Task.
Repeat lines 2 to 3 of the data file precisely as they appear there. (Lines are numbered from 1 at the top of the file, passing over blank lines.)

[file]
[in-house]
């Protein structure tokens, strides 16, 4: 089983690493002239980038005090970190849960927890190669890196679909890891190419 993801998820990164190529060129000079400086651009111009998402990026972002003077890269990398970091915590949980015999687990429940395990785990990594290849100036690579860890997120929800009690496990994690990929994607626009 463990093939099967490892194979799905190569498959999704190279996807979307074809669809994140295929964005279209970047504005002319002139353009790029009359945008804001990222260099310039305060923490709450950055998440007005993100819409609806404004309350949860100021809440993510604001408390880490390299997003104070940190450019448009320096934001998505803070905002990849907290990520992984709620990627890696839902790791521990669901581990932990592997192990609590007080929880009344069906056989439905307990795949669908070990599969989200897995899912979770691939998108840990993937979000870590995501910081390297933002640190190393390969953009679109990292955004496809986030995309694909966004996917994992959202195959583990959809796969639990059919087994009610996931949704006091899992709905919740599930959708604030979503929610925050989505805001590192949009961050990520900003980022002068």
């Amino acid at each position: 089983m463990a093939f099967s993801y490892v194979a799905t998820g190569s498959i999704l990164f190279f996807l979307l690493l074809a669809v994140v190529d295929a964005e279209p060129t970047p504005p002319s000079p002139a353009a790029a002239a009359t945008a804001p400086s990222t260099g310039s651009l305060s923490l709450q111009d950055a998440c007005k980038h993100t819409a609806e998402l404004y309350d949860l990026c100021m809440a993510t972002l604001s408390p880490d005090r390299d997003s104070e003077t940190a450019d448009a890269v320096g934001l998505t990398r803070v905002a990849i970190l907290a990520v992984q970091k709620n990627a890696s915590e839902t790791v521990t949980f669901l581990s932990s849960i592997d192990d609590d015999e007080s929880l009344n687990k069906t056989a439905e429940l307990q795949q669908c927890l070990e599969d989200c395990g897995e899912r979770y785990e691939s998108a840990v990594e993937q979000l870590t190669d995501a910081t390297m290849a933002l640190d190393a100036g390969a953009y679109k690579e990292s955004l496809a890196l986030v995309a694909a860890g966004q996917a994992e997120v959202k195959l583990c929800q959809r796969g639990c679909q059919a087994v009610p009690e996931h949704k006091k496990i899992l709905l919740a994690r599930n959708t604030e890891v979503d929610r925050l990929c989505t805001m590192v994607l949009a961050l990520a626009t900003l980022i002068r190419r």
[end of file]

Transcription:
């Protein structure tokens, strides 16, 4: 089983690493002239980038005090970190849960927890190669890196679909890891190419 993801998820990164190529060129000079400086651009111009998402990026972002003077890269990398970091915590949980015999687990429940395990785990990594290849100036690579860890997120929800009690496990994690990929994607626009 463990093939099967490892194979799905190569498959999704190279996807979307074809669809994140295929964005279209970047504005002319002139353009790029009359945008804001990222260099310039305060923490709450950055998440007005993100819409609806404004309350949860100021809440993510604001408390880490390299997003104070940190450019448009320096934001998505803070905002990849907290990520992984709620990627890696839902790791521990669901581990932990592997192990609590007080929880009344069906056989439905307990795949669908070990599969989200897995899912979770691939998108840990993937979000870590995501910081390297933002640190190393390969953009679109990292955004496809986030995309694909966004996917994992959202195959583990959809796969639990059919087994009610996931949704006091899992709905919740599930959708604030979503929610925050989505805001590192949009961050990520900003980022002068």
């Amino acid at each position: 089983m463990a093939f099967s993801y490892v194979a799905t998820g190569s498959i999704l990164f190279f996807l979307l690493l074809a669809v994140v190529d295929a964005e279209p060129t970047p504005p002319s000079p002139a353009a790029a002239a009359t945008a804001p400086s990222t260099g310039s651009l305060s923490l709450q111009d950055a998440c007005k980038h993100t819409a609806e998402l404004y309350d949860l990026c100021m809440a993510t972002l604001s408390p880490d005090r390299d997003s104070e003077t940190a450019d448009a890269v320096g934001l998505t990398r803070v905002a990849i970190l907290a990520v992984q970091k709620n990627a890696s915590e839902t790791v521990t949980f669901l581990s932990s849960i592997d192990d609590d015999e007080s929880l009344n687990k069906t056989a439905e429940l307990q795949q669908c927890l070990e599969d989200c395990g897995e899912r979770y785990e691939s998108a840990v990594e993937q979000l870590t190669d995501a910081t390297m290849a933002l640190d190393a100036g390969a953009y679109k690579e990292s955004l496809a890196l986030v995309a694909a860890g966004q996917a994992e997120v959202k195959l583990c929800q959809r796969g639990c679909q059919a087994v009610p009690e996931h949704k006091k496990i899992l709905l919740a994690r599930n959708t604030e890891v979503d929610r925050l990929c989505t805001m590192v994607l949009a961050l990520a626009t900003l980022i002068r190419r």